Naguib Mahfouz; Translated by William M. Hutchins
Cairo Modern by the 1988 Nobel Prize winner in Literature Naguib Mahfouz tells the story of Mahgub, a young, proud, embittered, and poverty-stricken university student in 1930s Cairo. The translation is by William M. Hutchins.
The novel opens with Mahgub and his three friends discussing the current state of Egyptian politics, philosophy, religion, the changing role of women, and the best methodology for resolving the ills of society. Mahgub conceals his poverty from his friends while eyeing their economic circumstances with bitterness and jealousy. His financial situation deteriorates even further when his father suffers a stroke and can no longer work.
After graduating from university, Mahgub’s hope to find gainful employment is dashed. He quickly learns employment is unavailable to someone in his position since he lacks the necessary contacts. Faced with dire circumstances, he becomes desperate. So when opportunity knocks on his door, he seizes it even though it places him in a repellent position. He makes a Faustian pact with an unscrupulous man in exchange for future wealth and prosperity. But at what price? He learns too late the gains are short-lived. His deal with the devil unravels, exposing him and his wife to the censure of Egyptian society.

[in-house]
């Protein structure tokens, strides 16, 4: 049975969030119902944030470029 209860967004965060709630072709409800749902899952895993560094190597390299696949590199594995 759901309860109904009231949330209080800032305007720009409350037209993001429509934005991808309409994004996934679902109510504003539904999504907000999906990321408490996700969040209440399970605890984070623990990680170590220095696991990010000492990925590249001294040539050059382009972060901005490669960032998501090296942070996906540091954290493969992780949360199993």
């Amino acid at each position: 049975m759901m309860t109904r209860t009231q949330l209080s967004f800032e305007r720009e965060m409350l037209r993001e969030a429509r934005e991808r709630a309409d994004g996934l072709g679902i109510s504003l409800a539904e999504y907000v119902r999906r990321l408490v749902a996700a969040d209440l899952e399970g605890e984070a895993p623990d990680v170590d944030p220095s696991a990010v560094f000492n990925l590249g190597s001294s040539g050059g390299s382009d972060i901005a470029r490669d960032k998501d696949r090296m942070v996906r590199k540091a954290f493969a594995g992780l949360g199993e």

Through the plight of his central protagonist, Naguib Mahfouz offers a scathing indictment of Egyptian high society and the governing class. Both are riddled with hypocrisy and corruption. Nepotism is rampant. Without money or contacts, even those with education are left floundering on the margins of society. Mahgub struggles to retain his dignity while seething with anger at a society that denies him the opportunities afforded those with money and influence. He stifles his already shaky moral compass to penetrate the social barriers impeding his advancement.
The situation is even worse for poverty-stricken women since they are treated as commodities with few available options. If they are beautiful but poor, they are candidates for victimization by men with wealth and influence eager to exploit them and prey on their vulnerabilities. The pressure to avail themselves to lecherous men in exchange for financial security is overwhelming.
Mahfouz’s critique of the Egyptian elite and governing classes is unrelenting and persistent. He reveals their hypocrisy and corruption at every page and holds them accountable for fostering an environment where ethical and moral behavior are sacrificed for the sake of survival. In that sense, his theme transcends Cairo society of the 1930s. It is universally applicable to any culture which denies those without means or lucrative connections access to advancement.
Mahfouz ends the novel as it began by taking us full circle. Mahgub’s former friends debate the latest government scandal, the role of religion, changing mores, and rectifying the ills of society. One is left with the impression that it is all talk followed by more talk. Meanwhile, the wheels turn but nothing changes.